Teen-aged Hendricks Becker-O’Malley and her family move to a small town so that Hendricks can start over after a traumatic event with her ex-boyfriend. The run down house they choose to redo is the Steele House, where some horrible deaths occurred years before- deaths that were not exactly on the disclosure list at sale.
Hendricks is basically living in the house alone with her baby brother- her parents are still spending most of the time in the city, and even when they are at Steele House they barely interact. A sitter watches the baby during the day, but when Hendricks gets home, it’s her and the kid, which she barely interacts with. She also lucks out at school: she is immediately invited into the group of Cool Kids. They eat together, get together after school, and drink together. There is a lot of drinking, and it seems to be okay with all the parents.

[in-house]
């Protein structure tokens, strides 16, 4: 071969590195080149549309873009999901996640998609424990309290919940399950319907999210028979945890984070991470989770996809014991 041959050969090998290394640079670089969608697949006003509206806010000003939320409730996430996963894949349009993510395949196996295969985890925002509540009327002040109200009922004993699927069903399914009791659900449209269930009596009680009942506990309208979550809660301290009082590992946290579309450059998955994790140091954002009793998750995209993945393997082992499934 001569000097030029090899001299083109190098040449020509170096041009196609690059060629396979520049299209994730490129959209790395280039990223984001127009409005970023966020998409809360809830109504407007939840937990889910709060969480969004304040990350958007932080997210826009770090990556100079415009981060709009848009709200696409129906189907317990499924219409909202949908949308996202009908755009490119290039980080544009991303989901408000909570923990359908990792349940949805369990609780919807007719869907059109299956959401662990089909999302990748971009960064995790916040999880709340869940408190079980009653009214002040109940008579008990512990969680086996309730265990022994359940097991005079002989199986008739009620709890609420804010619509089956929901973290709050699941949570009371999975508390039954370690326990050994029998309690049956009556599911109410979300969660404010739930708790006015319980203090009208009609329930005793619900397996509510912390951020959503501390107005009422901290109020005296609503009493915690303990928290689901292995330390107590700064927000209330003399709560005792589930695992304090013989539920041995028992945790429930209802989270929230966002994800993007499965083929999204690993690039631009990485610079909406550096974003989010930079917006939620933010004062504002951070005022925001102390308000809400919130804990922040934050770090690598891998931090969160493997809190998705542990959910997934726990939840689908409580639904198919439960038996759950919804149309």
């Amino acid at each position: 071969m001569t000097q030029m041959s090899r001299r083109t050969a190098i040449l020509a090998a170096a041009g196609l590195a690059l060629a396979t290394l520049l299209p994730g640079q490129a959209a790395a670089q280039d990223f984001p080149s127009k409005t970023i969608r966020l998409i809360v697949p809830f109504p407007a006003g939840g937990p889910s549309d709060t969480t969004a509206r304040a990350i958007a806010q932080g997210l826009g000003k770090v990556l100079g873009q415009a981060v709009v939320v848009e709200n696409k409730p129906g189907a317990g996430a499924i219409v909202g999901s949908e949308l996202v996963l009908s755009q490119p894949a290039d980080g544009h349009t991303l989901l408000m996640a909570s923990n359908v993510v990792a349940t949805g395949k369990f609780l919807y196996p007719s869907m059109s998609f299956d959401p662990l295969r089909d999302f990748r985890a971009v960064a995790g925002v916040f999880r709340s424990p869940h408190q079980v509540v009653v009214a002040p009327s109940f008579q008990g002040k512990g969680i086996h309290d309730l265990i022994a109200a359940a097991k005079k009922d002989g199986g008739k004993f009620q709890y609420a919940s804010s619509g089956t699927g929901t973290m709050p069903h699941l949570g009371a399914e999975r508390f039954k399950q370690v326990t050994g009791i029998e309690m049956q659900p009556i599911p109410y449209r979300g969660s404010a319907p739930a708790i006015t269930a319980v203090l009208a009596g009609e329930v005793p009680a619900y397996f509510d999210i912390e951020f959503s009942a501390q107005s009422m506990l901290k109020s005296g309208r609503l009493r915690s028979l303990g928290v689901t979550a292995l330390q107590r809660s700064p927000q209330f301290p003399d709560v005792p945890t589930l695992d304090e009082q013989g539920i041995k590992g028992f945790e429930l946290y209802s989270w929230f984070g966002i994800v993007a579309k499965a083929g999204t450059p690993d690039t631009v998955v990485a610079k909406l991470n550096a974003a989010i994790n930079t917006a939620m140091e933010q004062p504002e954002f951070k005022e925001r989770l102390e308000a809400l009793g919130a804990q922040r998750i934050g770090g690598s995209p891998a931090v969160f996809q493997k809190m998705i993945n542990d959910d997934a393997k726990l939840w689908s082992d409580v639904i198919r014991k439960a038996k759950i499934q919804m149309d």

Not only does Hendricks get immediately accepted by the Cool Kids, but the football star young man immediately likes her- maybe too much? Then there is the neighbor boy, Eddie, a dark haired Goth who the Cool Kids all ridicule and scorn because he is poor- I frankly found this to be damn near as horrifying as the supernatural parts. But he seems to know somethings about Steele House, and Hendricks finds herself strangely drawn to him. Is he part of the deaths? Can he be trusted? There is almost as much tension around the male characters as there is around the supernatural ones. And there is a lot of tension in this story.
It really is pretty scary; the supernatural sections are well done. I was less impressed with the regular teenage interactions. I could not bring myself to like the Cool Kids (although perhaps this was intentional?), having met those sorts myself back in school. Hendricks parents are remarkably detached from parenting and are virtually nonexistent. While I felt for Hendricks, with her past, the PTSD, and the supernatural frights, she’s kind of a Mary Sue. Three and a half stars, I think.